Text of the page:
However, the word can also mean “without.” Why wouldn’t the translators use that word here? Let’s try it. “Now those who had eaten were about five thousand men, without women and children.” While “without” is one shade of meaning of the word, it would give the wrong idea given the context. Someone might come away asking, “Were there women and children? Did they not get to eat?”
In John’s account of this miraculous feeding, there was a young boy who had loaves and fish (John 6:9). It was a great multitude, and there were women and children in it. Jesus was healing the sick. The word is translated “besides” because they were there. They just weren’t included in the counting.
Here’s why this is important. Some take Paul’s emphasis on righteousness being by faith, in places like Romans 4, and try to remove anything we do, “works,” from faithful living. Romans 3:28 concludes “that a man is justified by faith apart from the deeds [works] of the law.”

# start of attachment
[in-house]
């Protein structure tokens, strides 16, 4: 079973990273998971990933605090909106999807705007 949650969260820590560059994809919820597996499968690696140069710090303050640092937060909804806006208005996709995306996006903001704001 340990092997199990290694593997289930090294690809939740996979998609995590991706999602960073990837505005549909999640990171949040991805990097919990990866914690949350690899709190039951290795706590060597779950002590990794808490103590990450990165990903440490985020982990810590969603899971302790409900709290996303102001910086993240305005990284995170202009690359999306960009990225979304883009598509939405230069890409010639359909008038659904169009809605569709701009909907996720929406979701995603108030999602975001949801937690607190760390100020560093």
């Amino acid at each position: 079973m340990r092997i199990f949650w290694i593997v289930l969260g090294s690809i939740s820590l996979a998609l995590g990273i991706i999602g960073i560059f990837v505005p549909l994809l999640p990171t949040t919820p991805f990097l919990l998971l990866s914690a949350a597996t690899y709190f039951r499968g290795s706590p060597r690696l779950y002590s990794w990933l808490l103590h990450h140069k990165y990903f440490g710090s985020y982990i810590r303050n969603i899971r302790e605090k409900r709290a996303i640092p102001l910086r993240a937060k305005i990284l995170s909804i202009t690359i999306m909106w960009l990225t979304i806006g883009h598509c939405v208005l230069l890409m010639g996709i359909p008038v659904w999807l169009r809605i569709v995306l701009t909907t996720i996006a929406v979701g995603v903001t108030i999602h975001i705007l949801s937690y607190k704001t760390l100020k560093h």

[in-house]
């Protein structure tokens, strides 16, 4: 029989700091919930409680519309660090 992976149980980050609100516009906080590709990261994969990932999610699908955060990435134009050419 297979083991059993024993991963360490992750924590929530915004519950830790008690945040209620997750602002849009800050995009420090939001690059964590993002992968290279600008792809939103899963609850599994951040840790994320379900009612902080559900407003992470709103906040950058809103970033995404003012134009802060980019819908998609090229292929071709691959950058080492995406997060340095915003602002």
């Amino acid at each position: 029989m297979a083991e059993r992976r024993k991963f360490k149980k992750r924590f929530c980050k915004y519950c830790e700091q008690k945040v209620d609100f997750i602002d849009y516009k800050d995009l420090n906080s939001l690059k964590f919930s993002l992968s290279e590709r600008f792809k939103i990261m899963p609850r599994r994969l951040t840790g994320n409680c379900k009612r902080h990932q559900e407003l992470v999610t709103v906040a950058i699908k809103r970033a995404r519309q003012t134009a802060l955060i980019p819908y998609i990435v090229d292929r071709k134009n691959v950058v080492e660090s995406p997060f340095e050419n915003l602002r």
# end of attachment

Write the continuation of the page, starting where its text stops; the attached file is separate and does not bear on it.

Abraham was a great example of this because he was justified without being under the Law. However, it wasn’t because what he did (his works) that he was worthy of justification, but he “believed God, and it was accounted to him for righteousness” (Romans 4:3). He was justified without the works of the Jewish law and not from counting his own works. Otherwise, “if Abraham was justified by works, he has something to boast about, but not before God” (Romans 4:2).
See, God had already been shown as the Justifier, through Jesus, in Romans 3:26. There are none who are righteous and who can justify themselves; otherwise, they would be able to boast of what they have done.
It is in this context that Paul went on to say: